schwannoma

Schwannoma (grade 1)

Schwannoma is a benign, slow-growing tumor that arises from Schwann cells, which normally wrap around motor and sensory nerves and provide a variety of supportive functions.

Schwannomas can occur on any of the peripheral nerves (which occur outside of the brain and spinal cord) that are ensheathed by Schwann cells. This includes the cranial nerves, which transmit information between the brain and parts of the head and neck.

In particular, schwannomas occur most frequently on cranial nerve VIII (also called the vestibulocochlear nerve), which transmits sound and balance information from the inner ear to the brain. Schwannomas located on cranial nerve VIII are called vestibular schwannomas (or acoustic neuromas). 

 

What are the symptoms of schwannoma?

Signs and symptoms of a schwannoma depend greatly on the location of the tumor. For schwannomas forming on peripheral nerves that are not cranial nerves, common signs or symptoms include the following:

  • Noticeable mass, or lump at the tumor site
  • Localized pain, numbness, or weakness (signs of a pinched nerve)

Patients with vestibular schwannoma may experience different symptoms specific to the locations of these tumors:  

  • Loss of hearing on one side
  • Buzzing or ringing in the ear
  • Dizziness or loss of balance
  • Facial numbness on one side (from compression of cranial nerve V)
  • Facial weakness or paralysis on one side (from compression of cranial nerve VII)

These symptoms result when the tumor compresses the vestibulocochlear nerve, disrupting its function in relaying auditory or balance information. If the tumor becomes large enough, it may also begin compressing other nearby cranial nerves. For instance, compression of the trigeminal nerve may cause facial numbness. Likewise, compression of the facial nerve can cause facial weakness or paralysis.

Typically, schwannomas only occur on one side, resulting in symptoms that affect either the left or right side of the body. For example, loss of hearing on one side. In some rare cases, schwannomas can develop on both sides, which would cause symptoms affecting both sides of the body.

How common is schwannoma?

Schwannoma is a relatively uncommon tumor, with vestibular schwannoma accounting for 11.6% of all non-malignant brain tumors.1 This tumor typically occurs in adults, but can occasionally occur in children.

Some cases of vestibular schwannoma, especially those that occur in and affect both sides of the patient’s body, are associated with a rare genetic condition called neurofibramatosis type 2 (NF2).2

What are the treatment options for schwannoma?

Schwannomas of sufficient size (and/or those causing sufficient symptoms) will be treated with surgery to remove as much of the tumor as possible. For vestibular schwannomas, this surgery is often performed by a neurosurgeon working alongside an otolaryngologist specializing in neuro-otology because the approaches (which typically are performed from the side or back of the head) require removing bone and working around structures that are close to cranial nerves and structures involved in hearing.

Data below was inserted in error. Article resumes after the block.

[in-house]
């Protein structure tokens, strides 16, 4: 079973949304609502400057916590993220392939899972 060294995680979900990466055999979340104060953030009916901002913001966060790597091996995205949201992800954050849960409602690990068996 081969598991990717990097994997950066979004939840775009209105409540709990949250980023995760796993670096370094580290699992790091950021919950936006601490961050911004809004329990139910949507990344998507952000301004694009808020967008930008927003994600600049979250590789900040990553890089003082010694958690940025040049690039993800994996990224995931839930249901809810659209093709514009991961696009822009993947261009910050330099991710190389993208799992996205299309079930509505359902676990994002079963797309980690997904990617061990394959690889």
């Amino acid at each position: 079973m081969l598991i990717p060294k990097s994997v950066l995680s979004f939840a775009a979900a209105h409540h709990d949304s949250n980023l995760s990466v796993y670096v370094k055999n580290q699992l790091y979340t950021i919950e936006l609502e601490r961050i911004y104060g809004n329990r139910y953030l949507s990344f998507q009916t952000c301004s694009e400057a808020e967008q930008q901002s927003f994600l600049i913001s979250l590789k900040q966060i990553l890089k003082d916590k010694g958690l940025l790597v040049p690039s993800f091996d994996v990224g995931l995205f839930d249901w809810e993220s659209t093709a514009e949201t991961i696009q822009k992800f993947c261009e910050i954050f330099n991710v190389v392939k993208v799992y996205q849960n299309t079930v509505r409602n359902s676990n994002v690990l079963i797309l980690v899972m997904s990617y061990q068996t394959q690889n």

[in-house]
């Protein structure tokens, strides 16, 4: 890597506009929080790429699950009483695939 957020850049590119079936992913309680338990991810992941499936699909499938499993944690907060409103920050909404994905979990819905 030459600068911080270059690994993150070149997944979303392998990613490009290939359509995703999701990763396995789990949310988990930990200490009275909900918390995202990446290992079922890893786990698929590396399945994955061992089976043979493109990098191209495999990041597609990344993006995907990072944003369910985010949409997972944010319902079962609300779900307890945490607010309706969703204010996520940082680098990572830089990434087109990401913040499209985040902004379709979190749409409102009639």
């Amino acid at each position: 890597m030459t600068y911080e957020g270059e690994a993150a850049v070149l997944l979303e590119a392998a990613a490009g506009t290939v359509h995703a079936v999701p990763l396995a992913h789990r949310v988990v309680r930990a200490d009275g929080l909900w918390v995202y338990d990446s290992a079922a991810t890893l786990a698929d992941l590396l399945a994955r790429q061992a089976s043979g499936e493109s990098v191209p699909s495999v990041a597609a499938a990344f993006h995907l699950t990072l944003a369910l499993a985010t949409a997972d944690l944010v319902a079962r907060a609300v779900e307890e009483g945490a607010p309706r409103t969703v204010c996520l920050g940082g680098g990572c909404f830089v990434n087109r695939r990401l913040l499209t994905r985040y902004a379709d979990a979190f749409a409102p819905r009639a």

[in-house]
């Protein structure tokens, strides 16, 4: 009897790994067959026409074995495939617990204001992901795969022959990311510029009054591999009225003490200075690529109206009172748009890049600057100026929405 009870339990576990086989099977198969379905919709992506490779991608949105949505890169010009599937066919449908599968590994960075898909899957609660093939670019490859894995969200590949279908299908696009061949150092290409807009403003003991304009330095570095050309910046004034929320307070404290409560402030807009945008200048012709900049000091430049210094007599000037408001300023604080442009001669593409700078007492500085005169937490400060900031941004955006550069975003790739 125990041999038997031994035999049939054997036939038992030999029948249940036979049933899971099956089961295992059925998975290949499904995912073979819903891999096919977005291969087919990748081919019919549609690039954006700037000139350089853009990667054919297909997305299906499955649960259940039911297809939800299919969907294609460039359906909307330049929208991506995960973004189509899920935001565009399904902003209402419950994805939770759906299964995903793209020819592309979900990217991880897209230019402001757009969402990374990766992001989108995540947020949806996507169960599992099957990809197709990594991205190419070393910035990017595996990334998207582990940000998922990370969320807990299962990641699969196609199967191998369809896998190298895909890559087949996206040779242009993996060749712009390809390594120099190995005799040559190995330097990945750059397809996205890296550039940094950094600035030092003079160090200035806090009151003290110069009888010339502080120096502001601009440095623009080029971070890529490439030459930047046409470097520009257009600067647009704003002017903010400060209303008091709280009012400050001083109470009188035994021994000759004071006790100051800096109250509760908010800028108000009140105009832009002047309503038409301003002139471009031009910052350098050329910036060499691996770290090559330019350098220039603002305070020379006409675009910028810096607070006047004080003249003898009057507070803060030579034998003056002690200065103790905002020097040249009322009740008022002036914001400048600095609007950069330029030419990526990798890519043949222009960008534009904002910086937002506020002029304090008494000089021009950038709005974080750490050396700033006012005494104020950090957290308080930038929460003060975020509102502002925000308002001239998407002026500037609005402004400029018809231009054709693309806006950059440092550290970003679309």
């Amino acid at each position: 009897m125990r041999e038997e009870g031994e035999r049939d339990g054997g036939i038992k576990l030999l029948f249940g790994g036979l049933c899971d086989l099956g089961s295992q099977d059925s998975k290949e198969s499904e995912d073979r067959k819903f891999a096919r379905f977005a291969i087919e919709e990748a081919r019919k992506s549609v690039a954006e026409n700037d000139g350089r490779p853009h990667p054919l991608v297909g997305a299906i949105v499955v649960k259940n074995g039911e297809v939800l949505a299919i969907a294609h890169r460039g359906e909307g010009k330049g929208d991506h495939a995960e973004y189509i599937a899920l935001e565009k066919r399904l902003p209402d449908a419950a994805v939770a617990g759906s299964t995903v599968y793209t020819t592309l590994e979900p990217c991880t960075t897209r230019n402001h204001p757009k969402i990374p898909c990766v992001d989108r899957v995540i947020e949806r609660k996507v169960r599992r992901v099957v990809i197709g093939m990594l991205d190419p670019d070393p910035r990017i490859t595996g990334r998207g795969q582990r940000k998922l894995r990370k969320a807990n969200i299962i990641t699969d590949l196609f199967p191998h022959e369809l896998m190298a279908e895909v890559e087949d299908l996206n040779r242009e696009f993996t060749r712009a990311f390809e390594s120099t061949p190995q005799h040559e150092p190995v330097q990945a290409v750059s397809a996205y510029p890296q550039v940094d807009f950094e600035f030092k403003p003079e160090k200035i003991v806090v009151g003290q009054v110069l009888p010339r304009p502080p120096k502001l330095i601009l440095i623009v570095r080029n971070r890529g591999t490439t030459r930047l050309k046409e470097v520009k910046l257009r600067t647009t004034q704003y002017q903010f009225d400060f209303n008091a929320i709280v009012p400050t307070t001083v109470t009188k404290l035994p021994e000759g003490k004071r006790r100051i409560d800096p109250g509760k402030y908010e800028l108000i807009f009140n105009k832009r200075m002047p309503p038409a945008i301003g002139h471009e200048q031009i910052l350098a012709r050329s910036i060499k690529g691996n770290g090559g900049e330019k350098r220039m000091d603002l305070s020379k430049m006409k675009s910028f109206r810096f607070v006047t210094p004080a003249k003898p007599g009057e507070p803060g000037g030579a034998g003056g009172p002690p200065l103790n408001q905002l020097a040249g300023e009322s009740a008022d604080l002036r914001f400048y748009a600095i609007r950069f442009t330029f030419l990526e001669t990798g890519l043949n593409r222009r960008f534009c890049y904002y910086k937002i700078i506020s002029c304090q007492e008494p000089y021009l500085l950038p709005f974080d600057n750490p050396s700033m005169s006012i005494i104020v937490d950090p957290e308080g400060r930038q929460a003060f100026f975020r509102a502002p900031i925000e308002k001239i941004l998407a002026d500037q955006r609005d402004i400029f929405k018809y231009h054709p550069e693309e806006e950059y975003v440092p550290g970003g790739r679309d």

Very rarely, patients with schwannomas that are not vestibular schwannomas but arise instead from other cranial nerves, may be candidates for minimally invasive skull base surgery. This approach involves removing the tumor endoscopically, using special tools and scopes that pass through small openings – in this case, the nasal passages.

Occasionally, depending on the size, number, and location of the tumor(s), radiation therapy (including radiosurgery) may be suggested as an adjunct or alternative to surgery. Alternatively, if the tumor is small, slow-growing, and has few or no symptoms, then the patient may be observed, with surgery and/or radiation performed only when necessary.

Treatment Options for Hearing Loss >

 

What are the outcomes for patients with schwannoma?

Schwannoma is a benign, slow-growing tumor that does not spread to other parts of the body. Patients with vestibular schwannomas usually have excellent outcomes. Radiosurgery has excellent results when treating small vestibular schwannomas and surgery is also typically sufficient to remove the tumor and alleviate any symptoms. Schwannomas also rarely recur after complete surgical removal. The goals of therapy are always to maximize the degree of tumor control, alleviate existing symptoms, and preserve normal nerve functioning.

References
  1. Ostrom, Q.T., et al., CBTRUS Statistical Report: Primary brain and other central nervous system tumors diagnosed in the United States in 2010-2014. Neuro Oncol, 2017. 19(suppl_5): p. v1-v88.
  2. Campian, J. and D.H. Gutmann, CNS Tumors in Neurofibromatosis. J Clin Oncol, 2017. 35(21): p. 2378-2385.

This content was reviewed by UCSF neurosurgeon, Manish Aghi MD, PhD.